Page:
• Carter, G. A.; Young, D. R. 1993. Foliar spectral reflectance and plant stress on a barrier island. Int. J. Plant Sci. 154(2): 298-305.
  • Collins, B. S.; Quinn, J. A. 1982. Displacement of Andropogon scoparius on the New Jersey piedmont by the successional shrub Myrica pensylvanica. Amer. J. Bot. 69: 680-9.
  • Crawford, E. R.; Young, D. R. 1998. Comparison of gaps and intact shrub thickets on an Atlantic coast barrier island. Amer. Midl. Naturalist 140: 68-77.
  • Crawford, E. R.; Young, D. R. 1998. Spatial/temporal variations in shrub thicket soil seed banks on an Atlantic coast barrier island. Amer. J. Bot. 85: 1739-1744.
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  • Del Tredici, P.; Torrey, J. G. 1976. On the germination of seeds of Comptonia peregrina, the sweet fern. Bot. Gaz. 137(3): 262-8.
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  • Elias, T. S. 1971. The genera of Myricaceae in the southeastern United States. J. Arnold Arbor. 52: 305-318.
  • Ferguson, D. K. 1998. The contribution of micromorphology to the taxonomy and fossil record of the Myricaceae. Taxon 47: 333-5.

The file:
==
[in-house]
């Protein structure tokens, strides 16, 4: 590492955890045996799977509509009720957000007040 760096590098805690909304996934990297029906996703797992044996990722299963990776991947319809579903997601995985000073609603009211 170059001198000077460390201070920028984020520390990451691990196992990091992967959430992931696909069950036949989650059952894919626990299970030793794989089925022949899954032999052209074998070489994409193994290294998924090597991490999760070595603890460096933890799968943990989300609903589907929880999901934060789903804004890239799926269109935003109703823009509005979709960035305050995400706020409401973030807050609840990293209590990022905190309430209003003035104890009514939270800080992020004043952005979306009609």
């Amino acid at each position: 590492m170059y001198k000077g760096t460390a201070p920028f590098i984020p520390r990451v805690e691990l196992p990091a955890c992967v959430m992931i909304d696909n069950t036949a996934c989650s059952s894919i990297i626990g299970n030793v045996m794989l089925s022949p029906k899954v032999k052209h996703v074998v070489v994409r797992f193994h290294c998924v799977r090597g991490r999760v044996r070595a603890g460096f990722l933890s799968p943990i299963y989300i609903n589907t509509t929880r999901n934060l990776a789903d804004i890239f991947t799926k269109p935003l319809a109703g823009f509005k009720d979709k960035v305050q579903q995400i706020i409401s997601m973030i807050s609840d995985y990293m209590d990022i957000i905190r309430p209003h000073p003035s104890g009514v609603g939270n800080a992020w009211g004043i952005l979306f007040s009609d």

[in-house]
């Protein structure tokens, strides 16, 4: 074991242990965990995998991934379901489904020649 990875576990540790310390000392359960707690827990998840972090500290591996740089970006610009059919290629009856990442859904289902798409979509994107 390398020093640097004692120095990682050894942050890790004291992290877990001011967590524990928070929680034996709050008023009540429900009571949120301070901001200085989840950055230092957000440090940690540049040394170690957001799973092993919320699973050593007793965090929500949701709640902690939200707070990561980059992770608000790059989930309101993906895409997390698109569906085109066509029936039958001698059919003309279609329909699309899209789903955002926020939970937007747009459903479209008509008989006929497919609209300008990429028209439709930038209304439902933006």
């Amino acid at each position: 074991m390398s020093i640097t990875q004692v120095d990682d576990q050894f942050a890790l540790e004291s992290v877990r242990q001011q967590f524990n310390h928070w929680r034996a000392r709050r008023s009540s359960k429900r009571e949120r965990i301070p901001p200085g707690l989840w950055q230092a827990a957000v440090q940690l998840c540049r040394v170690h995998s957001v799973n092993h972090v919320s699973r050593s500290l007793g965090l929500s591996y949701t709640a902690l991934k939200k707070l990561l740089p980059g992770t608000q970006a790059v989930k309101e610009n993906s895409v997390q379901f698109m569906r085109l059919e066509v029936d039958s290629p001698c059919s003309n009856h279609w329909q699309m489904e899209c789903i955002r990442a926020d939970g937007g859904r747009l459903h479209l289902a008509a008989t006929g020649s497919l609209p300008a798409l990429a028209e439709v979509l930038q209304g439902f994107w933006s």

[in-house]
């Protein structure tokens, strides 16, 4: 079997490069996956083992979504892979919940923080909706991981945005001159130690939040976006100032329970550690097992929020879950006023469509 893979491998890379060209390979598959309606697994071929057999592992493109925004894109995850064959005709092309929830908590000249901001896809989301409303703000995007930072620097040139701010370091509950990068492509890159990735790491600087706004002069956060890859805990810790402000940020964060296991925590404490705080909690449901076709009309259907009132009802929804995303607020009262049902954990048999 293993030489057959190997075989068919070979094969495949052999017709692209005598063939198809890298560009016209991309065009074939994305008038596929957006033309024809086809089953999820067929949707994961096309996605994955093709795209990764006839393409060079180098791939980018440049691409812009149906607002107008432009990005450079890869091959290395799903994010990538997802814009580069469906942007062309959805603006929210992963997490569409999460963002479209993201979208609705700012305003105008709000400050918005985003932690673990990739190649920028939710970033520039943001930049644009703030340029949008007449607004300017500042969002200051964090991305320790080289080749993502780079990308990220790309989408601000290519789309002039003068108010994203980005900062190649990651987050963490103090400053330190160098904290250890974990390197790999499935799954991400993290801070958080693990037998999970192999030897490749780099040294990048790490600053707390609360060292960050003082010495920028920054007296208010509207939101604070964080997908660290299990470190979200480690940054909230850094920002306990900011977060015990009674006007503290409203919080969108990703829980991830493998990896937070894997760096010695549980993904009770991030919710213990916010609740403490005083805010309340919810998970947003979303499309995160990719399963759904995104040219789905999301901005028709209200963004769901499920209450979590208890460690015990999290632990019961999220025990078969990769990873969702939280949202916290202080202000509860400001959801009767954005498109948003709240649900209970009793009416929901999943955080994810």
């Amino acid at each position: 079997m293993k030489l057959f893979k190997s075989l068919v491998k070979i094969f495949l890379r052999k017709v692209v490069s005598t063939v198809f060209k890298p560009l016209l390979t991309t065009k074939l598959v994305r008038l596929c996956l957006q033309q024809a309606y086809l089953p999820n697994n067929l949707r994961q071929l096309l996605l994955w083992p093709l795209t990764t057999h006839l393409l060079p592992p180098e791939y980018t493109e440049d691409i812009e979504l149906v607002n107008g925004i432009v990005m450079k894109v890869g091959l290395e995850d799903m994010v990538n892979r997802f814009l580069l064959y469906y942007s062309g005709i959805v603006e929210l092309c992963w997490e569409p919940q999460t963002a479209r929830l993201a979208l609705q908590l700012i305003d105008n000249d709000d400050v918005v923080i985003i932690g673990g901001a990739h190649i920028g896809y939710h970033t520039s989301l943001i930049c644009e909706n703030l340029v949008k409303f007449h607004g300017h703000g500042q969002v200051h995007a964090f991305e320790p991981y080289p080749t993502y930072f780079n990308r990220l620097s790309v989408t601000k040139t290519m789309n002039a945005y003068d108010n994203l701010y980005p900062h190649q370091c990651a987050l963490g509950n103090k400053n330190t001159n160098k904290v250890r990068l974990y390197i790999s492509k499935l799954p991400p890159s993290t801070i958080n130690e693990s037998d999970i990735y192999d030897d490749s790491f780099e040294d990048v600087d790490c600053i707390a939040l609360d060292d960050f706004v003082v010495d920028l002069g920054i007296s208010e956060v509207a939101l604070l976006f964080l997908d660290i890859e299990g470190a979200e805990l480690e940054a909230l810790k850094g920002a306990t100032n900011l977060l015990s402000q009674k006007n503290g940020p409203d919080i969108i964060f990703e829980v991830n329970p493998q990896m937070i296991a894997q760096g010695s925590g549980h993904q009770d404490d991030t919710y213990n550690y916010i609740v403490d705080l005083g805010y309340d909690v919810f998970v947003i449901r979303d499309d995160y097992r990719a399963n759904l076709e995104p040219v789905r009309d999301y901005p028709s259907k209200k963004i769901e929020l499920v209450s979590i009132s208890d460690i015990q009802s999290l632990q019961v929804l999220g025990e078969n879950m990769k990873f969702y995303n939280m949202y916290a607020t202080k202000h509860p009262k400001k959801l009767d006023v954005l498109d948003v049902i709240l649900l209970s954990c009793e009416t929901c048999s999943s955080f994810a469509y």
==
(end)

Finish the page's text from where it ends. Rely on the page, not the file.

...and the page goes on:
• Fernald, M. L. 1914. The glabrous-leaved sweet gale. Rhodora 16: 167.
  • Fletcher, W. 1955. The development and structure of the root-nodules of Myrica gale L. with special reference to the nature of the endophyte. Ann. Bot. (London) 19: 501-13.
  • Fordham, A. J. 1983. Of birds and bayberries: seed dispersal and propagation of three Myrica species. Arnoldia (Jamaica Plain) 43: 20-3.
  • Hakansson, A. 1955. Endosperm formation in Myrica gale L. Bot. Not. 108: 616.
  • Halim, A. F.; Collins, R. P. 1973. Essential oil analysis of the Myricaceae of the eastern United States. Phytochemistry 12: 1077-83.
  • Hall, I. V. 1979. The Biology of Canadian weeds. 7. Myrica pensylvanica. In: The Biology of Canadian weeds. Contributions 1-32. Biosystematics Research Institute, Ottawa. , 77-83 pages. (Publication 1693)
  • Hawker, L. E.; Fraymouth, J. 1951. A re-investigation of the root-nodules of species of Elaeagnus, Hippophaë, Alnus, and Myrica, with special reference to the morphology and life histories of the causative organisms. J. Gen. Microbiol. 5: 369-86.
  • Houghton, W. M. 1988. The systematics of section Cerophora of the genus Myrica (Myricaceae) in North America. M.S. Thesis Univ. Georgia,